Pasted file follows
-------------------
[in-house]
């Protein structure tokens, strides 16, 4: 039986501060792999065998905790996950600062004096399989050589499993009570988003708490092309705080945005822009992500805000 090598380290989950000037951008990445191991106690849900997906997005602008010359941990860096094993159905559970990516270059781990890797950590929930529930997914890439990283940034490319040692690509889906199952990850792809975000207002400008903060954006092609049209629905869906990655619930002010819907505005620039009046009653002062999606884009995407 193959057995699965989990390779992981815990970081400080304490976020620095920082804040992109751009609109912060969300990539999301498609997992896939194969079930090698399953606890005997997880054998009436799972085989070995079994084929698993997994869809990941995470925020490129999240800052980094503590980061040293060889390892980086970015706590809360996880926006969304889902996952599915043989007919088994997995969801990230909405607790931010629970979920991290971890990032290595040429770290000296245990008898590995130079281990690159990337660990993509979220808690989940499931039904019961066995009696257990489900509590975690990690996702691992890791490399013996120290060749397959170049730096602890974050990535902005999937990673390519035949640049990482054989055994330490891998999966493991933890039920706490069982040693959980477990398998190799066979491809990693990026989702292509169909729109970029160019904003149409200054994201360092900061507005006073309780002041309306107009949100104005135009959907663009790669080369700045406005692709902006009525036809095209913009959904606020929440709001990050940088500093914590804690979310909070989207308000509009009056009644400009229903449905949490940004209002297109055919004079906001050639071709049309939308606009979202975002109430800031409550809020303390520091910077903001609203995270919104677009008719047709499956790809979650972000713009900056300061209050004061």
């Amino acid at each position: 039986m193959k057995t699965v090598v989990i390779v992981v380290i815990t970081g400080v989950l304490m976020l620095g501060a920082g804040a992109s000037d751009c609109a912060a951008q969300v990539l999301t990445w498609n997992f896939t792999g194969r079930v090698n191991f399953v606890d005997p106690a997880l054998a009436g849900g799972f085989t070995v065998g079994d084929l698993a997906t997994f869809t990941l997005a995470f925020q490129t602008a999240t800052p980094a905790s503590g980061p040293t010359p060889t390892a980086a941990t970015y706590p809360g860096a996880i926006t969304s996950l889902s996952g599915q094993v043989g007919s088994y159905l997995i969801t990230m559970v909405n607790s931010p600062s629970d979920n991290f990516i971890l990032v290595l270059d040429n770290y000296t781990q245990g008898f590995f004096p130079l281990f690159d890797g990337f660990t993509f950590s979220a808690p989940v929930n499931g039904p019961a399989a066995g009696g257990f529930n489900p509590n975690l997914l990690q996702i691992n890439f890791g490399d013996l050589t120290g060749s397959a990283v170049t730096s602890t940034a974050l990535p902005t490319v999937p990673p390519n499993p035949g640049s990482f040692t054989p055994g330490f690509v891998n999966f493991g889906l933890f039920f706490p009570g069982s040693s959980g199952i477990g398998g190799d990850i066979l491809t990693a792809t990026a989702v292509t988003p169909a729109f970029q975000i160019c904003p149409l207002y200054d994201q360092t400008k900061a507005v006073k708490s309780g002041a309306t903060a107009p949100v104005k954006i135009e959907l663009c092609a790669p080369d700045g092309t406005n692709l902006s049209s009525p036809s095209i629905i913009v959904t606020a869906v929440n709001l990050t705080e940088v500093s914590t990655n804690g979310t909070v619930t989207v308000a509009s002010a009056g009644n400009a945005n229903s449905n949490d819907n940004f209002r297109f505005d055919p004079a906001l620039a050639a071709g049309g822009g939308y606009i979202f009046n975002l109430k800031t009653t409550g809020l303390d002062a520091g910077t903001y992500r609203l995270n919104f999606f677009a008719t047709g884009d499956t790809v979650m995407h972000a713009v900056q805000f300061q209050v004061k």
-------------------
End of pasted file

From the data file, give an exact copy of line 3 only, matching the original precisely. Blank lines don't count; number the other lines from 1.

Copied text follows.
């Amino acid at each position: 039986m193959k057995t699965v090598v989990i390779v992981v380290i815990t970081g400080v989950l304490m976020l620095g501060a920082g804040a992109s000037d751009c609109a912060a951008q969300v990539l999301t990445w498609n997992f896939t792999g194969r079930v090698n191991f399953v606890d005997p106690a997880l054998a009436g849900g799972f085989t070995v065998g079994d084929l698993a997906t997994f869809t990941l997005a995470f925020q490129t602008a999240t800052p980094a905790s503590g980061p040293t010359p060889t390892a980086a941990t970015y706590p809360g860096a996880i926006t969304s996950l889902s996952g599915q094993v043989g007919s088994y159905l997995i969801t990230m559970v909405n607790s931010p600062s629970d979920n991290f990516i971890l990032v290595l270059d040429n770290y000296t781990q245990g008898f590995f004096p130079l281990f690159d890797g990337f660990t993509f950590s979220a808690p989940v929930n499931g039904p019961a399989a066995g009696g257990f529930n489900p509590n975690l997914l990690q996702i691992n890439f890791g490399d013996l050589t120290g060749s397959a990283v170049t730096s602890t940034a974050l990535p902005t490319v999937p990673p390519n499993p035949g640049s990482f040692t054989p055994g330490f690509v891998n999966f493991g889906l933890f039920f706490p009570g069982s040693s959980g199952i477990g398998g190799d990850i066979l491809t990693a792809t990026a989702v292509t988003p169909a729109f970029q975000i160019c904003p149409l207002y200054d994201q360092t400008k900061a507005v006073k708490s309780g002041a309306t903060a107009p949100v104005k954006i135009e959907l663009c092609a790669p080369d700045g092309t406005n692709l902006s049209s009525p036809s095209i629905i913009v959904t606020a869906v929440n709001l990050t705080e940088v500093s914590t990655n804690g979310t909070v619930t989207v308000a509009s002010a009056g009644n400009a945005n229903s449905n949490d819907n940004f209002r297109f505005d055919p004079a906001l620039a050639a071709g049309g822009g939308y606009i979202f009046n975002l109430k800031t009653t409550g809020l303390d002062a520091g910077t903001y992500r609203l995270n919104f999606f677009a008719t047709g884009d499956t790809v979650m995407h972000a713009v900056q805000f300061q209050v004061k």